Forest National Park (Pirang Bonto Eco-tourism Community Project)
lies to the south east of Banjul
Airport (coordinates: 13° 15' 38" N - 16° 32'
8" W) and north east of the village of Pirang (population:
2,500) and is easily accessed from the southern highway.
It is a small isolated forest of about 64ha in extent, surrounded
by a variety of habitats including extensive salt flats, mangroves
and Phragmites parkia stands to the north, vegetable gardens
to the west, agricultural land to the east and south and a small
community of people in the south east (Emms and Barnett 2004).
Even in the middle of the day the high gallery forest remains
relatively cool and peaceful. It is protected by the local community
as a preserve for the practice of traditional community ceremonies
and rites. Most of the shrubs and many trees are used in traditional
medicine as local knowledge in the village about herbal remedies
goes back many years.
Pirang Bonto Forest is the best and most impressive example of
gallery forest in The Gambia. The combination of well-preserved
forest and a wide range of habitats nearby means that bird species
can be seen. This includes many forest specialists with limited
distributions including white-spotted flufftail, African wood
owl (see picture 1 below), western little sparrowhawk, great sparrowhawk,
ahanta francolin, green turaco, yellowbill, buff-spotted woodpecker,
red-shouldered cuckoo shrike, little greenbul, swamp palm greenbul,
leaflove, grey-headed bristlebill, yellow-breasted apalis, yellow-bellied
hyliota, green hylia, collared sunbird, green-headed sunbird,
chestnut-breasted negrofinch, western bluebill and brown-necked
parrot (Emms and Barnett 2004). It is also the only site in The
Gambia for Puvelís illadopsis.
Picture 1: African wood owl (courtesy of Guy Broome)
Many other less restricted species occur and it is one of the
best places to get good views of African Pied Hornbill (see picture
2). It is also close to Pirang shrimp farm, home to a wide range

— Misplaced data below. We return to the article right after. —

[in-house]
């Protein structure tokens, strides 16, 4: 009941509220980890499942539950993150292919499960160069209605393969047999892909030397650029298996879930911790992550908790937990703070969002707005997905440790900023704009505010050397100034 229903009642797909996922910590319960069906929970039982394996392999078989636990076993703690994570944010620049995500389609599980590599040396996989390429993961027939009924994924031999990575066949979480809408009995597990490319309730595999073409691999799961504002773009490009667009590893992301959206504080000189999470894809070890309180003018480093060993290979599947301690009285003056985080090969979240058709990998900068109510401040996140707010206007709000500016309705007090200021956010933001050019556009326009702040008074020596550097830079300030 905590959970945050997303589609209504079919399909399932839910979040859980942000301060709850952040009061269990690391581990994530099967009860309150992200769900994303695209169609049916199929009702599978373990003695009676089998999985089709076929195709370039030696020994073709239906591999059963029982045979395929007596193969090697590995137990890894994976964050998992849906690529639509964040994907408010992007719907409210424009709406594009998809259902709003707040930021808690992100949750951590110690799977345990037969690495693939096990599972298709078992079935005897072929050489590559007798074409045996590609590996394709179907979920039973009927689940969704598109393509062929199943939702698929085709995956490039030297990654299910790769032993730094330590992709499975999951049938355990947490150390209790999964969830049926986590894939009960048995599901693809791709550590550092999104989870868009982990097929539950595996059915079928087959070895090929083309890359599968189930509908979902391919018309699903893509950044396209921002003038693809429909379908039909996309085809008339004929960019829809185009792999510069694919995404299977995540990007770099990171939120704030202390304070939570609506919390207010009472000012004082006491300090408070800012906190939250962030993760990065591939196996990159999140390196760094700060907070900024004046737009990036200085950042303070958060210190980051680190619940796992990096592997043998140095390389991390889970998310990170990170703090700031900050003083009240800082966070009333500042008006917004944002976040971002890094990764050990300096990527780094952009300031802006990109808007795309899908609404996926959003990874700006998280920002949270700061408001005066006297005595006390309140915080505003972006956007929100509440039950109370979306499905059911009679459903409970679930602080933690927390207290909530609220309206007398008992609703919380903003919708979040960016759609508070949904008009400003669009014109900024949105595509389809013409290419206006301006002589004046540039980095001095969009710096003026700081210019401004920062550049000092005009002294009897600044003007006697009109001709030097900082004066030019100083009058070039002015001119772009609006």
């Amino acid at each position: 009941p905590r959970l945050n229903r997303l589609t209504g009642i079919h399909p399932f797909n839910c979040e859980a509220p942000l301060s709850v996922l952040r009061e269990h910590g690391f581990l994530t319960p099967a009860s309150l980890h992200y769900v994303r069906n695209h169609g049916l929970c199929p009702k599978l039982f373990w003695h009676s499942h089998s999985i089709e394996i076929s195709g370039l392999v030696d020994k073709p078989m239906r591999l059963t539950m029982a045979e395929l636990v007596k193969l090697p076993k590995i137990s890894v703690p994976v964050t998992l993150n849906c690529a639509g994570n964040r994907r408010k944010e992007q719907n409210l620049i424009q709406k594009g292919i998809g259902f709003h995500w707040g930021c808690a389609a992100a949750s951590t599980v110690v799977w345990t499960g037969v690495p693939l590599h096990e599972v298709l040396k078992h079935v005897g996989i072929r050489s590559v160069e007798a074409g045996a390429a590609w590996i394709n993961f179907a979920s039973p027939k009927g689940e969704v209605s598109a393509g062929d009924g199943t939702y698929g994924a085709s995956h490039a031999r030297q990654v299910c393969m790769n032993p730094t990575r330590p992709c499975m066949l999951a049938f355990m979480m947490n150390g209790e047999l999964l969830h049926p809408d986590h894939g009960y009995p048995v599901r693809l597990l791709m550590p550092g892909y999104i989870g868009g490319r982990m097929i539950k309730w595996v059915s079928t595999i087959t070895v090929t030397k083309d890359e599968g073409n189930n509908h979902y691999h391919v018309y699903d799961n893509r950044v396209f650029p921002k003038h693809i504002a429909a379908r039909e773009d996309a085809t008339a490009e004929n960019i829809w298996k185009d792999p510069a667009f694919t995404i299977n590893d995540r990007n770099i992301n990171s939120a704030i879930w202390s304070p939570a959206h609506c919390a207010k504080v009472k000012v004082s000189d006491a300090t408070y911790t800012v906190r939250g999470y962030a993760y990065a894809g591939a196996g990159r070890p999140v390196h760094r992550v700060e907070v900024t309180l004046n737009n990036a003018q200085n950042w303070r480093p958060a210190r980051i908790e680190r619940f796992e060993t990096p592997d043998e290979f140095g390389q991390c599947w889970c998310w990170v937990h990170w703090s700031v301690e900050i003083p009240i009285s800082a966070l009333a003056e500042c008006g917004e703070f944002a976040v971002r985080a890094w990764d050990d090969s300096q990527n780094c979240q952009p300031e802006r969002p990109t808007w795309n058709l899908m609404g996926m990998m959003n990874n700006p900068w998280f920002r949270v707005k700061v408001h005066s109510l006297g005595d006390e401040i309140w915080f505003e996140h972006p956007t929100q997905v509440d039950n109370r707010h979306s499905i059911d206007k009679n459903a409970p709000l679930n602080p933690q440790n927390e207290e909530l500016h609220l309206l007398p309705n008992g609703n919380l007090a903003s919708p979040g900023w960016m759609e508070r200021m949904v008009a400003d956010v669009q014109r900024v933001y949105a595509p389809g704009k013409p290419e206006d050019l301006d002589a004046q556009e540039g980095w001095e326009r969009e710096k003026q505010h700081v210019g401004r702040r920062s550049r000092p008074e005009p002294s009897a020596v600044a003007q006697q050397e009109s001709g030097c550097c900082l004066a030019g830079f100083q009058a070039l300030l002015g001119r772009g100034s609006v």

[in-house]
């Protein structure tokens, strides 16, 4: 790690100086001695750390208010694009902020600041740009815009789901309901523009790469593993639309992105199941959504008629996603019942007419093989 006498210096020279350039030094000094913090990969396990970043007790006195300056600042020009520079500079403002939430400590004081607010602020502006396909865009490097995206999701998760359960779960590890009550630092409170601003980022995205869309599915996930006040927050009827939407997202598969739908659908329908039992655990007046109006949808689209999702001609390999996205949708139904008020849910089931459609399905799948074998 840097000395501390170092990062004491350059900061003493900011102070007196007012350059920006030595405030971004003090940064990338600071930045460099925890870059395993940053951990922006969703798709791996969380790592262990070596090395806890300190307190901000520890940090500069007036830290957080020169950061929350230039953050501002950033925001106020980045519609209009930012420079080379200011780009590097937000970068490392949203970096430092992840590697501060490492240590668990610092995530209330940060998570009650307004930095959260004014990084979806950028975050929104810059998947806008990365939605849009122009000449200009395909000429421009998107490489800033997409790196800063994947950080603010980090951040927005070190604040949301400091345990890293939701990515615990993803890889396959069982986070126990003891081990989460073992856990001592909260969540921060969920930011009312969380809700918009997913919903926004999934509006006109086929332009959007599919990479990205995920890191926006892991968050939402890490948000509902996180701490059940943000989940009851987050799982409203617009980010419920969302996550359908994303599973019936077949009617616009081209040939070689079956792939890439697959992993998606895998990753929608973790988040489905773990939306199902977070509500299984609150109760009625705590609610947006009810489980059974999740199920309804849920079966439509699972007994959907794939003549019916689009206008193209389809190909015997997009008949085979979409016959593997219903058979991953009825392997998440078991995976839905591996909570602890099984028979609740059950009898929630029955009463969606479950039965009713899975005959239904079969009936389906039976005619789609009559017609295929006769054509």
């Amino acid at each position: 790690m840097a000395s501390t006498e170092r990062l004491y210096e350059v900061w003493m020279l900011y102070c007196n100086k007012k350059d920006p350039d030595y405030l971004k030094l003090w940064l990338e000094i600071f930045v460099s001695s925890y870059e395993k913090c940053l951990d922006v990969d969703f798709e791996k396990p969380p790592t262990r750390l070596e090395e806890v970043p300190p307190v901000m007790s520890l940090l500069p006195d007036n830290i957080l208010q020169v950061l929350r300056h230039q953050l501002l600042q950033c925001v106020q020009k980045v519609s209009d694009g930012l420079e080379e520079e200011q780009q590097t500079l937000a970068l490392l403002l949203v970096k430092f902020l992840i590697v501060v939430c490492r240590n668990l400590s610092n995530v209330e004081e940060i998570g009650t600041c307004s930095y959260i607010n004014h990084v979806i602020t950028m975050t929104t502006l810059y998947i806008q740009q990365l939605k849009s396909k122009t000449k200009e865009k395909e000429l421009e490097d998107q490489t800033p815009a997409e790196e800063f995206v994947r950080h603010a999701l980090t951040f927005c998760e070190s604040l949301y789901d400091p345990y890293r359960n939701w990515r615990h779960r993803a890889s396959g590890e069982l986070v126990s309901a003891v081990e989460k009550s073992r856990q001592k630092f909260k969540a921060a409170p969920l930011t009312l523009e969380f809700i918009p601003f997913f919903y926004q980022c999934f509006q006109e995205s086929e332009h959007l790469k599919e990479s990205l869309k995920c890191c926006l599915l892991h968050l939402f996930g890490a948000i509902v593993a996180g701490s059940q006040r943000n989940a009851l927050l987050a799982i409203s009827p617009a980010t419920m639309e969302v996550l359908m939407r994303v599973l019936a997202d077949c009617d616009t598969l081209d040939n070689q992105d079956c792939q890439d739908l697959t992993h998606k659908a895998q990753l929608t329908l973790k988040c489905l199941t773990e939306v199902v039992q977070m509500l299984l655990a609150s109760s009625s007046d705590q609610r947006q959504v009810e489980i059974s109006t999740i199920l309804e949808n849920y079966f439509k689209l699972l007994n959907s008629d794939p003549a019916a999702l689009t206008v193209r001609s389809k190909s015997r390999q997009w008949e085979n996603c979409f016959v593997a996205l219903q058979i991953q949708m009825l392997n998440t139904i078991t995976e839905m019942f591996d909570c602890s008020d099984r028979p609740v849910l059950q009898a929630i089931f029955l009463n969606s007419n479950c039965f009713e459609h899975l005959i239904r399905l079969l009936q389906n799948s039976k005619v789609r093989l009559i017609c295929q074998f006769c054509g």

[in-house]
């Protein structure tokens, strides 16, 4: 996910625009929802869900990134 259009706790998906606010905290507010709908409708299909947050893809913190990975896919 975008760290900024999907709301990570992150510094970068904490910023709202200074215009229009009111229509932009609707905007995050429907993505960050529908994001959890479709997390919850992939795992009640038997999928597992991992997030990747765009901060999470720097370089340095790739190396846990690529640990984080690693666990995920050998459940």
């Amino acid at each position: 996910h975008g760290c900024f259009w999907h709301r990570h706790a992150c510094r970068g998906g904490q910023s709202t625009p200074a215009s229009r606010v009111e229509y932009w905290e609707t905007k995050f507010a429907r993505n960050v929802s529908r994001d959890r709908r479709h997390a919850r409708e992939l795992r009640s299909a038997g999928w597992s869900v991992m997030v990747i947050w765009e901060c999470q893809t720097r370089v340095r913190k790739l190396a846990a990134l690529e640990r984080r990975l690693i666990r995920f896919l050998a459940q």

of waterbirds including Black-crowned crane.
Picture 2: African pied hornbill (courtesy of Guy Broome)
The forest and forest edge are one of the 2 best sites for butterflies
in The Gambia (with Abuko) with 84 species recorded including
the large and impressive bostin blue (large numbers in Nov-Dec)
which can be found nowhere else in The Gambia (see picture 3).
Picture 3: Blue bostin (also called widespread forester) - courtesy
of Guy Broome)
The mammal fauna is very rich; however, they can be hard to see
as a result of persecution. Increased protection by the communities
and a recent injunction against a local hunter should lead to
the recovery of populations of many species. 3 species of monkey
are known to occur, with green, patas (picture 4) and the critically
endangered Temminckís red colobus all present, albeit in small
Picture 4: Patas monkeys drinking in Pirang Bonto forest (courtesy
of University of Cumbria)
Several small carnivores are known to occur (largely from camera-traps)
including Gambian mongoose (often visible foraging in groups in
the daytime) as well as white-tailed, ichneumon and marsh mongooses.
Hausa (picture 5) and pardine genets hunt at night as does African
civet, and the forest is one of only 3 in The Gambia that has
two-spotted palm civet. Small numbers of Bushbuck are present
but these can be hard to see and cape clawless otters are present
in the mangroves. Sun squirrels are common throughout and easy
Picture 5: Hausa genet (courtesy of University of Cumbria)
Reptiles are varied and often impressive and include forest cobra,
rock python, green mamba and Senegal chameleon. There is also
talk of re-introducing west African dwarf crocodile in coming
The forest is criss-crossed by trails and two new waterholes should
help visitors to see some of the shyer species in the forest.
Visiting Pirang Bonto will encourage the efforts of the local
villages to preserve and improve this largest remnant of native
forest in The Gambia. To learn more about these activities and
for expert guidance from the forestís best friend, contact Kawsu
on (220)9887198 or (220)2076134.
The forest can be reached in less than 1 hour from the coastal
resorts of Kololi and Kotu.
Abuko Nature Reserve
Makasutu Cultural Forest